If you have not heard it, used it or examined it it person, then all you are doing is posting an uninformed opinion.



Just for the record, Larry, I did not use the word ”should” in reference to the desired location of the pivot and CW to the LP surface. I only said, or intended to say, that those are two theoretical goals of a modern design. I probably should have further qualified my statement with the words “for some”. I agree there are not many tonearms that achieve both goals. I think there is less controversy around the idea that the center of mass of the CW ought to lie in the plane of the LP surface. Decoupling of the CW mass from the pivot is good too. The late Herb Papier, the original designer and maker of the Triplanar and a very dedicated audiophile, told me that he thought the major improvement he made to the design of the TP after it was finalized and in production was to decouple the CW.

@clearthinker wrote:

@optimize If you are getting extra bass from LPs, your funk Houdini (nearly the right name) is probably just adding resonance (NOT subtracting it as you say). You are not getting more of what's in the groove; the resonance is just amplifying it. Take it off, bin it and get back to listening to the music.

OK I started to think where did you get that info and how can you get to that conclusion that I should just "bin it"...


So according to you and your expertise (I regard you as a expert, when you're able to diagnose what my stylus does in the grove and giving advice to throw things in the bin when you know what is god or not.)


Because you reacted to one conclusion i did:

"If you are getting extra bass from LPs"

OK this is not my primary language and I can't paint a nice picture for you that you would like with words.

I do not have that ability to describe nuance like that. As the journalists in the magazines below because it's their job to write a lot of fluffy words that I almost don't understand..


But let us go back to the topic the SAT cf1-09:

the absolute sound 


The same for the piano bass line, which simply appeared to go even deeper than I had experienced before.


On a nifty Storyville LP called The Target the marvelous Danish bassist Niels-Henning Ørsted Pedersen’s bass came oozing into the room with sumptuous harmonic overtones. Then there was KC and the Sunshine band’s rendition of “That’s the Way (I Like It), on the new Mobile Fidelity Sound Lab’s silver label. The combination of the unprecedented alacrity of the SAT tonearm coupled with sledgehammer bass that came juddering into my room was nothing less than intoxicating. Yeah, baby!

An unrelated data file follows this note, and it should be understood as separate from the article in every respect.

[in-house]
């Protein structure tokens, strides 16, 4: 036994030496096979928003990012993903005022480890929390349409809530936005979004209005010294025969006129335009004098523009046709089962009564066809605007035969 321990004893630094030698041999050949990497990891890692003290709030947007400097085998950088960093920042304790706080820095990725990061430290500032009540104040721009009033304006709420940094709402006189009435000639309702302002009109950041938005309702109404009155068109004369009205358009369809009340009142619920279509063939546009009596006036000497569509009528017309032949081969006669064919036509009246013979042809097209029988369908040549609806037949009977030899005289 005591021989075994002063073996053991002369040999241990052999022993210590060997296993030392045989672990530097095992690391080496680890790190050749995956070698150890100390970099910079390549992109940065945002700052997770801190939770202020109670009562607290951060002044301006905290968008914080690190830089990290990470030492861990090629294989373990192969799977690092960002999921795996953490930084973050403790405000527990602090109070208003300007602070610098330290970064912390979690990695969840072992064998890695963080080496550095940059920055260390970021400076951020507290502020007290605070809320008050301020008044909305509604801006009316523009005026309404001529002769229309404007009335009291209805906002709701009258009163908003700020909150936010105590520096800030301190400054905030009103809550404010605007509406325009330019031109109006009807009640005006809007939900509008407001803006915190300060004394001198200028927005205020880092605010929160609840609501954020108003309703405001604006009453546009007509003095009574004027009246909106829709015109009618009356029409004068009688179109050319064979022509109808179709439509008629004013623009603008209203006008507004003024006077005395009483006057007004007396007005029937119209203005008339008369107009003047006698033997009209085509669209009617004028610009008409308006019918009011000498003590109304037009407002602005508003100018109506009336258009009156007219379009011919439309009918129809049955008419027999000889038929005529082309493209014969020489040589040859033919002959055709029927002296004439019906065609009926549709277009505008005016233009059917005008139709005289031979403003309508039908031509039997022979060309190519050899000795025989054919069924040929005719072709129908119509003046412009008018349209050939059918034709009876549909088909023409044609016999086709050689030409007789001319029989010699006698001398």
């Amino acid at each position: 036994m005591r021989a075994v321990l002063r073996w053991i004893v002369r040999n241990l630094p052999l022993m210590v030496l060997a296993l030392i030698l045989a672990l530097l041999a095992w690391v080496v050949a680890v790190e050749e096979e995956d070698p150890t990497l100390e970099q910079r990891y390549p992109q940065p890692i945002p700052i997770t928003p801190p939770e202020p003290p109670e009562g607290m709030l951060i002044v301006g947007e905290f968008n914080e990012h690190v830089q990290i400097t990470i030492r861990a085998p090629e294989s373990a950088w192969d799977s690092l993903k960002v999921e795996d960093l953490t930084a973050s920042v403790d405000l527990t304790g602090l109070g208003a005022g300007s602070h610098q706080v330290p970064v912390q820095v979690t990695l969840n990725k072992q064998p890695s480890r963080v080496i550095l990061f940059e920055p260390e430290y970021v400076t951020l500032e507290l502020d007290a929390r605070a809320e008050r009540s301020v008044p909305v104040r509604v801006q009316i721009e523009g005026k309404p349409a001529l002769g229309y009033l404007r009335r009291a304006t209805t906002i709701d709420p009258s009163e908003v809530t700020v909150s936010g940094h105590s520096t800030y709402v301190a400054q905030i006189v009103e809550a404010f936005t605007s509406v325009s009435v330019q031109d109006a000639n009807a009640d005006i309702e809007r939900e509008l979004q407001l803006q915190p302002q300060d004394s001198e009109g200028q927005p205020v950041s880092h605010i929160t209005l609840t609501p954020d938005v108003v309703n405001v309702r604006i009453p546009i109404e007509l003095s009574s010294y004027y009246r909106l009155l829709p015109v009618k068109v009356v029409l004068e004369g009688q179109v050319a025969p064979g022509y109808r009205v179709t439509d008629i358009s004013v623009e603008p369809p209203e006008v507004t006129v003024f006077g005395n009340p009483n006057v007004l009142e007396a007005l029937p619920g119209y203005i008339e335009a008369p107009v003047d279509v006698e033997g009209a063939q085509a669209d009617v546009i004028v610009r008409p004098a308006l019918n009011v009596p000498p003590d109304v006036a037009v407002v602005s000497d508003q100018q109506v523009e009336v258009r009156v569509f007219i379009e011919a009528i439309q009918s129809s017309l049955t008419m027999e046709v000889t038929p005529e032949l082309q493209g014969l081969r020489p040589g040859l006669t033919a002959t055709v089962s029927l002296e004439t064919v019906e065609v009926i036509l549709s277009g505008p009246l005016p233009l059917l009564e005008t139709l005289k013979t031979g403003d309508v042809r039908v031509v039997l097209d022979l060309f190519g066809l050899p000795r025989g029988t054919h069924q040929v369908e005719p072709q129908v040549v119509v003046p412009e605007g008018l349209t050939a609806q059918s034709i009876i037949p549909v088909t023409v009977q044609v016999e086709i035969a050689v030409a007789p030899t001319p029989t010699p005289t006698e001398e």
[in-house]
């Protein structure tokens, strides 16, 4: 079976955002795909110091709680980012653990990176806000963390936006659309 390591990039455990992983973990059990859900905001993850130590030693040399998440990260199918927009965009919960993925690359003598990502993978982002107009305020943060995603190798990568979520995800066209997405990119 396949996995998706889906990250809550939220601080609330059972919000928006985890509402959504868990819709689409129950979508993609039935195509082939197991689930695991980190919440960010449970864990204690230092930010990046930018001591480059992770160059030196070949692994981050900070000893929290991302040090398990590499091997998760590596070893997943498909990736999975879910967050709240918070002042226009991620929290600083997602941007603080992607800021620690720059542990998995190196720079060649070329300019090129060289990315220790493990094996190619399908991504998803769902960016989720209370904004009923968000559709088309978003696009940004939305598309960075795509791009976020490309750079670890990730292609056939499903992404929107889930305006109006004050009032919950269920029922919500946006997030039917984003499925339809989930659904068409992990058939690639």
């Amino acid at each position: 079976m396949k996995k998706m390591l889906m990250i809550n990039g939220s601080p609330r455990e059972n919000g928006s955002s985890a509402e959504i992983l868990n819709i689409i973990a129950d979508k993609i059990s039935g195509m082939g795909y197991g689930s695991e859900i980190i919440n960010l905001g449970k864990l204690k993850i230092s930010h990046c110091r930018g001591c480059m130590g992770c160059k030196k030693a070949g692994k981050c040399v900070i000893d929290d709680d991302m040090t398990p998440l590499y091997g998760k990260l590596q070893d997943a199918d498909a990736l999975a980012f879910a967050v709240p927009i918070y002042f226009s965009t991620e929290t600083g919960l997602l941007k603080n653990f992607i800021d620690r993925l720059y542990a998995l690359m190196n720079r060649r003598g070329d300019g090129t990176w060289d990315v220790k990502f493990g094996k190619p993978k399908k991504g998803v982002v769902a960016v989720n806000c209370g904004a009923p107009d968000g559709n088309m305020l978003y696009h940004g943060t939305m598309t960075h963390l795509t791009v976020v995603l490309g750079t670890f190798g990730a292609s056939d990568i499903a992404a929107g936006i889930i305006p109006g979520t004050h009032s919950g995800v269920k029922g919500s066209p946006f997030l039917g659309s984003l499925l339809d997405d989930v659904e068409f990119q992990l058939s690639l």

I guess you like that color full text above..


Another test:

In stereophile

the album has stupendous, deep, powerful bass

Another example:

The combo of original SAT and Ortofon MC Century produced among the best reproductions of this 1987 recording I've heard, especially its bass power and control. I swapped in the new SAT LM-09, and played and recorded the track again.

(Above is apparently another SAT model in their range but the objective is to see if a better tonearms may or may not give better/more bass.)


So in your expertise if anyone happened to own this tone arm in question: SAT cf1-09

Owners of SAT cf1-09 should "bin it" in your logic. 

When it apparently have the ability to "getting extra bass".

It is good to know that we have a humble expert here that we can lean on without owning and living with a houdini or SAT cf1-09 I presume. 

This might just be out of reach.

So $58,000 for the arm. $75,000-$100,000 for a turntable. $10,000-$15,000 for a cartridge. A few thousand for cables. $10,000-$20,000 for a pre-preamp. A few thousand more for cables.

And I’m still not ready to play a $30 record.



If you balance a stable balance arm so that it floats horizontally, lift it an inch or two, let go and it will swing up and down until it finds its stable balance point. It will find the same balance point every time. If you do this to a neutral balance arm it will stay exactly where you let go where ever you let go. 

So if a neutral balance arm gets raised by a record warp it never comes down.

Oh, wait, it has a 10 gram cartridge on the end.

And 1-2gm tracking force.

There's no such thing as neutral balance, they all come down.

Which arm do you think tracks warps better? 

How often do you play warped records ?

I thought you had a vacuum Sota - does it not work on warped records ?

I have no problem tracking warped records on any of my arms, including the Naim Aro with its low slung counterweight.